There's a comfortable feeling of delivering myself into the care of those who run these great, somnolent trains, through the clear glass of which people are staring, as drained, as quiet as invalids.
Salter, A Sport and a Pastime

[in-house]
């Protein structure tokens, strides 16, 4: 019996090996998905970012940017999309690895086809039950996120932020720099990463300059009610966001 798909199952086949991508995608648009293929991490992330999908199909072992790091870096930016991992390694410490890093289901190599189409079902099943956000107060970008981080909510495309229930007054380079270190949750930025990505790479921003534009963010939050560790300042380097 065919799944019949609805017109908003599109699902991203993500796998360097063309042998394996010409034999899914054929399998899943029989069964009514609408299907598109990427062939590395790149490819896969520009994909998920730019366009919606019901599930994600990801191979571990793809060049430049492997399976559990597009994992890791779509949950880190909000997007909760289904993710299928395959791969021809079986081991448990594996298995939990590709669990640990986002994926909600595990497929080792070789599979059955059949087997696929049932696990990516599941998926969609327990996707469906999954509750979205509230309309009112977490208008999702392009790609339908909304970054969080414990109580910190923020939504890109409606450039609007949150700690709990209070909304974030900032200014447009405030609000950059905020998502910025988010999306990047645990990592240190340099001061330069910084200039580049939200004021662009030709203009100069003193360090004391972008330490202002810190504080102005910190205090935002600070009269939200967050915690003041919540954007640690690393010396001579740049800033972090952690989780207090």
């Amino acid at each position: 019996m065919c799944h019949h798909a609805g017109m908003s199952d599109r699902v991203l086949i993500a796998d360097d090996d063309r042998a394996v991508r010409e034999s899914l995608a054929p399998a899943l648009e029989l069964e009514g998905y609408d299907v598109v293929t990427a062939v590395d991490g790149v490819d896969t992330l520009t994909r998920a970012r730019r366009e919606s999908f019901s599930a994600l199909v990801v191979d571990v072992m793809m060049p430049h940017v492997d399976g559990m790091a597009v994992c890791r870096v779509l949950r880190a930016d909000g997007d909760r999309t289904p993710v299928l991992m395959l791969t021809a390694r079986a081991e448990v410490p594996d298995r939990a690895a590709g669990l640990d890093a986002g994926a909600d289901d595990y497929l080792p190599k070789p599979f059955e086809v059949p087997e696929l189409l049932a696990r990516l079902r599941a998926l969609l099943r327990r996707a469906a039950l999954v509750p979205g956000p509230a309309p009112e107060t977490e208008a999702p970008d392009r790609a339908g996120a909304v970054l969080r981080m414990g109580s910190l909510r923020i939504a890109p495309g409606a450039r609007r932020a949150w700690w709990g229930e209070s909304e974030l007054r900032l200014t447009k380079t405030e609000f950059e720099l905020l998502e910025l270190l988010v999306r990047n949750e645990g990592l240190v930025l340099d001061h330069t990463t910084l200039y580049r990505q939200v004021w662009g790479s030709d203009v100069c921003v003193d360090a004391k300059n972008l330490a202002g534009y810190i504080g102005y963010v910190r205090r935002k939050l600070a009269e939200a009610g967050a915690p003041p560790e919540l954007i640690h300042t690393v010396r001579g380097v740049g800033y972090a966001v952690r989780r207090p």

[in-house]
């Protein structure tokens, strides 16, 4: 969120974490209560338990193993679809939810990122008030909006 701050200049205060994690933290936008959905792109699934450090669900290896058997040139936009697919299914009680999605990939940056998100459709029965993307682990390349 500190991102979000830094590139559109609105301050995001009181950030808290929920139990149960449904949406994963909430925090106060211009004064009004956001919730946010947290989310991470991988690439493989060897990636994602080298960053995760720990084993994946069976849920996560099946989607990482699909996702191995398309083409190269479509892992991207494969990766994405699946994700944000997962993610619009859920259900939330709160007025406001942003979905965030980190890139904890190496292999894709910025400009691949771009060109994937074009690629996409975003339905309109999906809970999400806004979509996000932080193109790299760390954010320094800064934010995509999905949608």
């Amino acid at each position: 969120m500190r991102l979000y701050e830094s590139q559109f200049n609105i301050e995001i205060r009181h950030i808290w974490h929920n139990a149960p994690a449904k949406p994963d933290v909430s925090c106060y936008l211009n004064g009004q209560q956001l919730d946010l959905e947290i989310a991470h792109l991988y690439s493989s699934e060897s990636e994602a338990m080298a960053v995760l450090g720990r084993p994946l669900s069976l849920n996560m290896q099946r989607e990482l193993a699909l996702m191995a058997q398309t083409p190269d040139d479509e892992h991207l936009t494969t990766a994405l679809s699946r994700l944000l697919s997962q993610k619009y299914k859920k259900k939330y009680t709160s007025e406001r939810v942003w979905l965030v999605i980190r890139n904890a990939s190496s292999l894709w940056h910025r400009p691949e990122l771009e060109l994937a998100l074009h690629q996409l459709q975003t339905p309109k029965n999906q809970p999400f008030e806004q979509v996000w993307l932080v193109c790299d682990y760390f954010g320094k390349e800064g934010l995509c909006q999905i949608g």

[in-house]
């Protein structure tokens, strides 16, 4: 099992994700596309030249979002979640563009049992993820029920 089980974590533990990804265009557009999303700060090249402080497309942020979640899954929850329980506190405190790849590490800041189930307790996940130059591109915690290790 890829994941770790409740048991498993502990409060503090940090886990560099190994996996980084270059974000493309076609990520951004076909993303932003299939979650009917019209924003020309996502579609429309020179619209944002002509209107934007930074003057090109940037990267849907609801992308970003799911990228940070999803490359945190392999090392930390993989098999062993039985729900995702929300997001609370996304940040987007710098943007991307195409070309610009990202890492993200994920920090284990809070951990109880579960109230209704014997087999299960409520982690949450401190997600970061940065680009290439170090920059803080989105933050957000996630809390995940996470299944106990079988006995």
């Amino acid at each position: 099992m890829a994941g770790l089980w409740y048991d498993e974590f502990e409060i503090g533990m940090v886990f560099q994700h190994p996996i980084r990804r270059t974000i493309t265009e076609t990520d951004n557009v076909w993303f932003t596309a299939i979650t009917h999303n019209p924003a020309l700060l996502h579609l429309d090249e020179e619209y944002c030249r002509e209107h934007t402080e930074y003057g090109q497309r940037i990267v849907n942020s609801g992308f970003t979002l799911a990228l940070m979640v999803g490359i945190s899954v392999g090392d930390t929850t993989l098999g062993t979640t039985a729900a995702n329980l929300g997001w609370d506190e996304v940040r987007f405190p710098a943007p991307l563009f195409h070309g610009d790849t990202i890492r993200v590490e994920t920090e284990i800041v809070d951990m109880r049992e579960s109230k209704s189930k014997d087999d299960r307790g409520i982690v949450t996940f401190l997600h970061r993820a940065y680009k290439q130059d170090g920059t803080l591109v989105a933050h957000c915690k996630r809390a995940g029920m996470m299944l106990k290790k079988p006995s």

Just like that, I'm back in Europe, boarding every train I ever boarded in the eight years I lived there. Overnight trains to Venice, longer to Paris, Heidelberg, Palermo, where they backed the train into a ferry to cross over to the island from the toe of the boot and you'd jump out at every stop to look at the postcards of the town to see if it was worth spending the day there, and this is how you discovered Cefalu and Solunto. Overnight trains which were always an option if you could not find a good pension in town and didn't actually need to spend another day there anyway. Friday after work trains to the ski towns of Zell Am See and Saalbach, the dining cars with heavy white tablecloths and efficient, peevish waiters, goulasch and romerquelle, trout and strudel. Sunday trains back to the city crowding up the closer and later it got, falling asleep on top of each other after two days on the slopes and two nights under eiderdown and windows open to fresh alpine air. trains to countries that no longer exist - only cities now: Belgrade, Split, Brno, Bratislava. First class sleepers with your own sink and no customs officer will wake you at 2am, the budget sleeper with the crack that let in the frigid February air. All the great, thick magazines to buy at the kiosk, the magnetic chessboard, the dares you would dare your friends to play on strangers to cut the boredom, the pity of East European trains where the third class would stand for hours outside compartments full of privileged free-market students, exhausted victims of dysfunctional economic systems, reeking next to young soldiers hung over and sick returning from a weekend pass, climbing over all these bodies and cheap luggage and sick to get to the hopeless WC, the time you kept getting kicked off trains because you had no ticket because you had no money because you had no wallet because it was stolen along with your passport, clothes, and your only decent pair of shoes in the Venice train station and the customs official didn't know what to do with you without any of these things and so he finally gave up and let you get back across Italy to Austria but the Austrian conductors kicked you off all over again so you had to hitchhike to Graz and jump on the next train available - which turned out to be the one you had just been kicked off of, and when you recognized the conductor and he recognized you you both couldn't believe you luck and you had to get off at the next stop again but at least it was one stop closer. and the times you mistakenly boarded the local instead of the regional and added hours to your commute, plodding through towns like Bruck Fusch, Bruck An Der Mur, St. Johann Im Pongau...all the time the chance to stare out at mustard fields, abbeys on the hill, vineyards, rivers, alpine towns, snow flurries, farmland, places where you would think to yourself: what would you do if you lived here? or here? or here?